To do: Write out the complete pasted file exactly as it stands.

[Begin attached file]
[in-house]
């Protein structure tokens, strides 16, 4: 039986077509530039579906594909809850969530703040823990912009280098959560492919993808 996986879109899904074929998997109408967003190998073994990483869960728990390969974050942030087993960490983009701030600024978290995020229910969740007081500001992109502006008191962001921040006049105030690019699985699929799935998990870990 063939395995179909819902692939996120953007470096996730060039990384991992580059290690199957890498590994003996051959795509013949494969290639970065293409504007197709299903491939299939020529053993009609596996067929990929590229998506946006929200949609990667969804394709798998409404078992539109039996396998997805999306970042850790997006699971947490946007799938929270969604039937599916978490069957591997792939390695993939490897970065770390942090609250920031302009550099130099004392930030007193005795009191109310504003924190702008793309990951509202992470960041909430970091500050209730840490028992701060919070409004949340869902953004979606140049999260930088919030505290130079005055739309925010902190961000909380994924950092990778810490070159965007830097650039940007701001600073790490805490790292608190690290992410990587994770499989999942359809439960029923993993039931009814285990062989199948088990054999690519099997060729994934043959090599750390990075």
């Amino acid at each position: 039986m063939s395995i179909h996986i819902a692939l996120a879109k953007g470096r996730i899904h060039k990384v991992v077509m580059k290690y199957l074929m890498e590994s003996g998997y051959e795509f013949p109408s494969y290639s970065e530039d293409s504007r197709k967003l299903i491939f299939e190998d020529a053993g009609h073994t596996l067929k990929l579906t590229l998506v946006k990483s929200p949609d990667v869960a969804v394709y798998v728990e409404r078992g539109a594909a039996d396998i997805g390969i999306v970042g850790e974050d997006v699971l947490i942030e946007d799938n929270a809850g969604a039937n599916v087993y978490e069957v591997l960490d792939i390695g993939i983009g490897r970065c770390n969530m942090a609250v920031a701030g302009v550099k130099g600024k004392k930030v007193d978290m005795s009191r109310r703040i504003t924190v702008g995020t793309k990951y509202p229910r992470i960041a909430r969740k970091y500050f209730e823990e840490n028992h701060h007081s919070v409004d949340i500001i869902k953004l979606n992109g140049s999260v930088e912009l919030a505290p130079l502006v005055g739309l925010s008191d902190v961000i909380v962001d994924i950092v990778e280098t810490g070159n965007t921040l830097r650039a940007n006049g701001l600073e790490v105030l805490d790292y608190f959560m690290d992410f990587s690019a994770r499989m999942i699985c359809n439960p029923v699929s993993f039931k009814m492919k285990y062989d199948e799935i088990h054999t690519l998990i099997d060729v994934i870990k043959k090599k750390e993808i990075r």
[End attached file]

[in-house]
């Protein structure tokens, strides 16, 4: 039986077509530039579906594909809850969530703040823990912009280098959560492919993808 996986879109899904074929998997109408967003190998073994990483869960728990390969974050942030087993960490983009701030600024978290995020229910969740007081500001992109502006008191962001921040006049105030690019699985699929799935998990870990 063939395995179909819902692939996120953007470096996730060039990384991992580059290690199957890498590994003996051959795509013949494969290639970065293409504007197709299903491939299939020529053993009609596996067929990929590229998506946006929200949609990667969804394709798998409404078992539109039996396998997805999306970042850790997006699971947490946007799938929270969604039937599916978490069957591997792939390695993939490897970065770390942090609250920031302009550099130099004392930030007193005795009191109310504003924190702008793309990951509202992470960041909430970091500050209730840490028992701060919070409004949340869902953004979606140049999260930088919030505290130079005055739309925010902190961000909380994924950092990778810490070159965007830097650039940007701001600073790490805490790292608190690290992410990587994770499989999942359809439960029923993993039931009814285990062989199948088990054999690519099997060729994934043959090599750390990075």
């Amino acid at each position: 039986m063939s395995i179909h996986i819902a692939l996120a879109k953007g470096r996730i899904h060039k990384v991992v077509m580059k290690y199957l074929m890498e590994s003996g998997y051959e795509f013949p109408s494969y290639s970065e530039d293409s504007r197709k967003l299903i491939f299939e190998d020529a053993g009609h073994t596996l067929k990929l579906t590229l998506v946006k990483s929200p949609d990667v869960a969804v394709y798998v728990e409404r078992g539109a594909a039996d396998i997805g390969i999306v970042g850790e974050d997006v699971l947490i942030e946007d799938n929270a809850g969604a039937n599916v087993y978490e069957v591997l960490d792939i390695g993939i983009g490897r970065c770390n969530m942090a609250v920031a701030g302009v550099k130099g600024k004392k930030v007193d978290m005795s009191r109310r703040i504003t924190v702008g995020t793309k990951y509202p229910r992470i960041a909430r969740k970091y500050f209730e823990e840490n028992h701060h007081s919070v409004d949340i500001i869902k953004l979606n992109g140049s999260v930088e912009l919030a505290p130079l502006v005055g739309l925010s008191d902190v961000i909380v962001d994924i950092v990778e280098t810490g070159n965007t921040l830097r650039a940007n006049g701001l600073e790490v105030l805490d790292y608190f959560m690290d992410f990587s690019a994770r499989m999942i699985c359809n439960p029923v699929s993993f039931k009814m492919k285990y062989d199948e799935i088990h054999t690519l998990i099997d060729v994934i870990k043959k090599k750390e993808i990075r």